To read more about this report, click or tap here.
Astrazeneca: More Than 70%
Evans said it was harder to ascertain a figure for AstraZeneca’s vaccine because late-stage trials used differing study designs, and a large US study was ongoing. The FDA also has not yet presented the data for the shot in the same way it has done for other vaccines.
A single dose of AstraZeneca’s shot was 76% effective at protecting against COVID-19 with symptoms for at least 90 days, according to late-stage-trial data on February 19. The study authors also reported that one dose provided 100% protection against hospitalization, but the numbers were small.
Based on his reading of existing studies, Evans said the single-dose efficacy for AstraZeneca’s vaccine was probably at least 70% against COVID-19 with symptoms for the first 90 days. After this time period, it’s unclear, he said.
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The Johnson & Johnson Vaccine And Blood Clots: What You Need To Know
In the minds of many, the halt of the Johnson & Johnson vaccine in April delivered doubt just as the mass COVID-19 vaccinations were making progress. There are three vaccines authorized for use in the United States, but Johnson & Johnsons was a particularly important one, partly because its one-shot dose made it seem as though we might achieve herd immunity faster. Then, the government recommended pausing the companys vaccine after six women who received it developed rare blood clotsand one woman died.
We spoke to Yale Medicine infectious diseases expert Jaimie Meyer, MD, MS, and Yale Medicine hematologist Robert Bona, MDthey shared insights about the pause and answered commonly asked questions.
What Other Restrictions Apply
Medicare only pays the additional amount for administering the COVID-19 vaccine in the home if the sole purpose of the visit is to administer a COVID-19 vaccine. Medicare doesnt pay the additional amount if you provide another Medicare service in the same home on the same date. In those situations, Medicare pays for administering the COVID-19 vaccine at the standard amount .
If you administer the COVID-19 vaccine to more than 1 Medicare patient in a single home in the same multi-unit or communal living arrangement on the same day, Medicare pays:
- Approximately $40 to administer each dose of the COVID-19 vaccine, including additional doses and booster doses
- For dates of service between June 8, 2021 and August 24, 2021, Medicare pays the additional payment amount of approximately $35 only once per date of service in that home regardless of how many Medicare patients receive the vaccine
- Effective on August 24, 2021, Medicare pays the additional payment amount , for up to a maximum of 5 vaccine administration services per home unit or communal space within a single group living location but only when fewer than 10 Medicare patients receive a COVID-19 vaccine dose on the same day at the same group living location. When 10 or more Medicare patients receive a COVID-19 vaccine dose at a group living location on the same day, the additional payment can only be billed once per home .
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Pfizers Vaccine Offers Strong Protection After First Dose
The Food and Drug Administrations first analysis of the clinical trial data also found that the coronavirus vaccine worked well regardless of a volunteers race, weight or age.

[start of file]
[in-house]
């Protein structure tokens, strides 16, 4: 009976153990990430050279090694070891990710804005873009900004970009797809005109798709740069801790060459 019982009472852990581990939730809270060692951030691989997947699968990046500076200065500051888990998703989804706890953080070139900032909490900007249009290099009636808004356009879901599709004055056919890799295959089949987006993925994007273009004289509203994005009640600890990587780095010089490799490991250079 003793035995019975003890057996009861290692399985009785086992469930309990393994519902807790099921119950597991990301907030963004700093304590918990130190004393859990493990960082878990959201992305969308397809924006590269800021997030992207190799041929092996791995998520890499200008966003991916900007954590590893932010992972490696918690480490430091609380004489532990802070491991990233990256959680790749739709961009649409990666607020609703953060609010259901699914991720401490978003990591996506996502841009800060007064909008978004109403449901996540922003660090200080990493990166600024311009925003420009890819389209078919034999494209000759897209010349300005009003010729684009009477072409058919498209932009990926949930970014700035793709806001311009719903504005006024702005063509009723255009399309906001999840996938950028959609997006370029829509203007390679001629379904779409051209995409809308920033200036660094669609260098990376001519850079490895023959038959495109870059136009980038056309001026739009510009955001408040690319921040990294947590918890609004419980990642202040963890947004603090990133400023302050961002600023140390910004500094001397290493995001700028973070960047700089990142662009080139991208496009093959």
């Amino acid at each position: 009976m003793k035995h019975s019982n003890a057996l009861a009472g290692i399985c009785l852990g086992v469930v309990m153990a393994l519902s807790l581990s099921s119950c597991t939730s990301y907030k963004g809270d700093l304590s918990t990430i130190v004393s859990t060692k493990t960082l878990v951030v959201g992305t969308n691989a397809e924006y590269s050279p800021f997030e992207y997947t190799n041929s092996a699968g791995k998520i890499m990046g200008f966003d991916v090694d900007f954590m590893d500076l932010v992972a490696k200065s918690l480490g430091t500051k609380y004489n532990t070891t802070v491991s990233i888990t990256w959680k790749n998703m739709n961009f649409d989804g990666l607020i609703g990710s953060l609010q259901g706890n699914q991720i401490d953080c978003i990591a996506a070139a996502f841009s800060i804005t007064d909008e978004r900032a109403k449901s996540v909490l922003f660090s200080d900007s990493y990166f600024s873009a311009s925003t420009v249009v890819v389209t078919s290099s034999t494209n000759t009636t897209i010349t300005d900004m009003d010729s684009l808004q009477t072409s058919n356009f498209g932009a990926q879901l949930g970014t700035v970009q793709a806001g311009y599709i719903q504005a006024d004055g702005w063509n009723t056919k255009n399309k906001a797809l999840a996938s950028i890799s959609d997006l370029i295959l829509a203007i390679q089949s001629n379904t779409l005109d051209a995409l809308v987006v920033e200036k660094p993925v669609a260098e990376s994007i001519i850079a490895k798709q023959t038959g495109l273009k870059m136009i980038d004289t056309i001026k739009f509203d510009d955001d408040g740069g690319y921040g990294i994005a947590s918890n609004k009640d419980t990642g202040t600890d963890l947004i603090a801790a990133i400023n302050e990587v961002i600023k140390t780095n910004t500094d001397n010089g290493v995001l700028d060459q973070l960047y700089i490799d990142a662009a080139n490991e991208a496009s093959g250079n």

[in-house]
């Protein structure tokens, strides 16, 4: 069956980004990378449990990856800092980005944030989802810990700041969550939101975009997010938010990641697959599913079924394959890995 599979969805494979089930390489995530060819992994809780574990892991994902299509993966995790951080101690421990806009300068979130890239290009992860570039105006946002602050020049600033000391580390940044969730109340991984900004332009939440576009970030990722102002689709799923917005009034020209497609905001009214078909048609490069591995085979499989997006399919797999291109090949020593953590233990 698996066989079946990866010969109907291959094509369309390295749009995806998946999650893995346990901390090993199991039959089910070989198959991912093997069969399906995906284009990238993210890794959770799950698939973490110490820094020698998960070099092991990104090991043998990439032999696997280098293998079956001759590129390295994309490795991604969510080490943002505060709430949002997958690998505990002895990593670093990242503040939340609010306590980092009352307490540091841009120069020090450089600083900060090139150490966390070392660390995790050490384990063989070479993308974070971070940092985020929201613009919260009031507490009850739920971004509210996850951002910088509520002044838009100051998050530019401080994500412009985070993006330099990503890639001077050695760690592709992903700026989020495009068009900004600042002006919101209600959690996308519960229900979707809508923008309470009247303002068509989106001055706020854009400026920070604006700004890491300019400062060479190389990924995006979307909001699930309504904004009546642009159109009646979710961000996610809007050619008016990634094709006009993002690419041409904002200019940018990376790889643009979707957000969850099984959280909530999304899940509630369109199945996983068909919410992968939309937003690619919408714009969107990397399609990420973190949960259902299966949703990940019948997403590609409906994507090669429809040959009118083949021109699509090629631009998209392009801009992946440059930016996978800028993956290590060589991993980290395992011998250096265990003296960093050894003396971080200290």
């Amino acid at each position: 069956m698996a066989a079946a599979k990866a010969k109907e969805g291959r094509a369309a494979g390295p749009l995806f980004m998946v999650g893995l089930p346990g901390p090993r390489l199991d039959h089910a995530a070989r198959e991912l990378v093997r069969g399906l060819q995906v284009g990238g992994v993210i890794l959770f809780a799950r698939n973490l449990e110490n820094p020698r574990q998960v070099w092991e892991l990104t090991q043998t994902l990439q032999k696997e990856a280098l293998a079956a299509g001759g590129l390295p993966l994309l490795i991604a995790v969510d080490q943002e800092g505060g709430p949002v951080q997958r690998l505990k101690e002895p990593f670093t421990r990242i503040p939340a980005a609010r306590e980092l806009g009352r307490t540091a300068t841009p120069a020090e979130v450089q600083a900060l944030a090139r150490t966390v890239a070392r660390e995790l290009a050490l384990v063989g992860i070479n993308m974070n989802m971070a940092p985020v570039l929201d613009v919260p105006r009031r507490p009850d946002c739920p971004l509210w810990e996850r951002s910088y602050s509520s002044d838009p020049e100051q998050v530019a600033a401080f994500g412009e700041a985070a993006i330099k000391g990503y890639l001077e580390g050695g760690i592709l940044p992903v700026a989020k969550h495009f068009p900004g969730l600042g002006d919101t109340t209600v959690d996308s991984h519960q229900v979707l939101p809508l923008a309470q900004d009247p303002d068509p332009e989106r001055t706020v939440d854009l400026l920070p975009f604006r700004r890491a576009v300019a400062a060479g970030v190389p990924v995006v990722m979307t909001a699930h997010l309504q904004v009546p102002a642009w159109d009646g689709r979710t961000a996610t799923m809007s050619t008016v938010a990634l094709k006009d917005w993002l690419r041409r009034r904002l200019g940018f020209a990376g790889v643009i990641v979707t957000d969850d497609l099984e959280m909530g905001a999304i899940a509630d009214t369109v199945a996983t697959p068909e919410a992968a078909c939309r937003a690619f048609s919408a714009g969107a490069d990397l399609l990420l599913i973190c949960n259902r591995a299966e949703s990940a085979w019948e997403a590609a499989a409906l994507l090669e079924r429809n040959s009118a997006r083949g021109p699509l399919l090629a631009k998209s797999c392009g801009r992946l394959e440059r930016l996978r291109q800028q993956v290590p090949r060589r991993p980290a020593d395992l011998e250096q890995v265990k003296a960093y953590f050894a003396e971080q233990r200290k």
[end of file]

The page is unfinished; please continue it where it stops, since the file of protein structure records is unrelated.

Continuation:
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WASHINGTON The coronavirus vaccine made by Pfizer and BioNTech provides strong protection against Covid-19 within about 10 days of the first dose, according to documents published on Tuesday by the Food and Drug Administration before a meeting of its vaccine advisory group.
The finding is one of several significant new results featured in the briefing materials, which include more than 100 pages of data analyses from the agency and from Pfizer. Last month, Pfizer and BioNTech announced that their two-dose vaccine had an efficacy rate of 95 percent after two doses administered three weeks apart. The new analyses show that the protection starts kicking in far earlier.
Whats more, the vaccine worked well regardless of a volunteers race, weight or age. While the trial did not find any serious adverse events caused by the vaccine, many participants did experience aches, fevers and other side effects.
This is what an A+ report card looks like for a vaccine, said Akiko Iwasaki, an immunologist at Yale University.
Early Authorizations In China And Russia
On 24 June 2020, China approved the CanSino vaccine for limited use in the military and two inactivated virus vaccines for emergency use in high-risk occupations. On 11 August 2020, Russia announced the approval of its Sputnik V vaccine for emergency use, though one month later only small amounts of the vaccine had been distributed for use outside of the phase 3 trial. In September, the United Arab Emirates approved emergency use of the Sinopharm BIBP vaccine for healthcare workers, followed by similar emergency use approval from Bahrain in November.
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How Well Had The Vaccines Been Working
Soon after the Pfizer COVID-19 vaccine was authorized in December 2020, researchers in Israel found that a single dose was highly effective in one medical centers thousands of vaccinated health care workers. A single dose reduced the rate of infection by up to 85% after four weeks post-shot compared to those who were not vaccinated.
This real-world finding was consistent with an analysis of Pfizers clinical trial data reported in 2020 in the New England Journal of Medicine. In that study, the 52% protection from the first dose included infections that occurred in the first 12 days after vaccination, when one would not expect the vaccine to have had time to generate protective antibodies.
Another real-world study of adults ages 70 and older conducted by Public Health England in early 2021 determined that a single dose of the Pfizer vaccine was 61% effective at preventing symptomatic disease 28 days after vaccination. Two doses increased effectiveness to 85%-90%.